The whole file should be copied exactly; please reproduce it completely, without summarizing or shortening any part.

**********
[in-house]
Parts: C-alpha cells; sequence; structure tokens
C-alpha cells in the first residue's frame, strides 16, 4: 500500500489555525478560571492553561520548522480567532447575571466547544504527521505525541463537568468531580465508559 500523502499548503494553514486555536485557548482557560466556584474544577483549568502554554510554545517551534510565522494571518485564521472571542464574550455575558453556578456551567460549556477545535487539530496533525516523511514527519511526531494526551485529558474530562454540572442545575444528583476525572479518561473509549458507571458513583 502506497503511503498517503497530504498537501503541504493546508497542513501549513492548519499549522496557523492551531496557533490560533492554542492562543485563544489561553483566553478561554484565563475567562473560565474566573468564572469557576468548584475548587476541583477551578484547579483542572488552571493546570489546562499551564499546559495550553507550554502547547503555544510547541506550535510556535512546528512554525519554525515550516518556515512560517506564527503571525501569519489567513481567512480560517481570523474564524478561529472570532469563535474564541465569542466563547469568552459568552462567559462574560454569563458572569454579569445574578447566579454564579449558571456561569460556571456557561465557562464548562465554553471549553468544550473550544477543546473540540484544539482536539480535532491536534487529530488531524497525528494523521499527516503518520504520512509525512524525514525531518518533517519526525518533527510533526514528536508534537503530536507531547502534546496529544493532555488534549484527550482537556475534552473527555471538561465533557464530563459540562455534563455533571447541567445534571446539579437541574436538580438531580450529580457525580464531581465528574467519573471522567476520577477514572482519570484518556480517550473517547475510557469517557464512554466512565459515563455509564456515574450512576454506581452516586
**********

[in-house]
Parts: C-alpha cells; sequence; structure tokens
C-alpha cells in the first residue's frame, strides 16, 4: 500500500489555525478560571492553561520548522480567532447575571466547544504527521505525541463537568468531580465508559 500523502499548503494553514486555536485557548482557560466556584474544577483549568502554554510554545517551534510565522494571518485564521472571542464574550455575558453556578456551567460549556477545535487539530496533525516523511514527519511526531494526551485529558474530562454540572442545575444528583476525572479518561473509549458507571458513583 502506497503511503498517503497530504498537501503541504493546508497542513501549513492548519499549522496557523492551531496557533490560533492554542492562543485563544489561553483566553478561554484565563475567562473560565474566573468564572469557576468548584475548587476541583477551578484547579483542572488552571493546570489546562499551564499546559495550553507550554502547547503555544510547541506550535510556535512546528512554525519554525515550516518556515512560517506564527503571525501569519489567513481567512480560517481570523474564524478561529472570532469563535474564541465569542466563547469568552459568552462567559462574560454569563458572569454579569445574578447566579454564579449558571456561569460556571456557561465557562464548562465554553471549553468544550473550544477543546473540540484544539482536539480535532491536534487529530488531524497525528494523521499527516503518520504520512509525512524525514525531518518533517519526525518533527510533526514528536508534537503530536507531547502534546496529544493532555488534549484527550482537556475534552473527555471538561465533557464530563459540562455534563455533571447541567445534571446539579437541574436538580438531580450529580457525580464531581465528574467519573471522567476520577477514572482519570484518556480517550473517547475510557469517557464512554466512565459515563455509564456515574450512576454506581452516586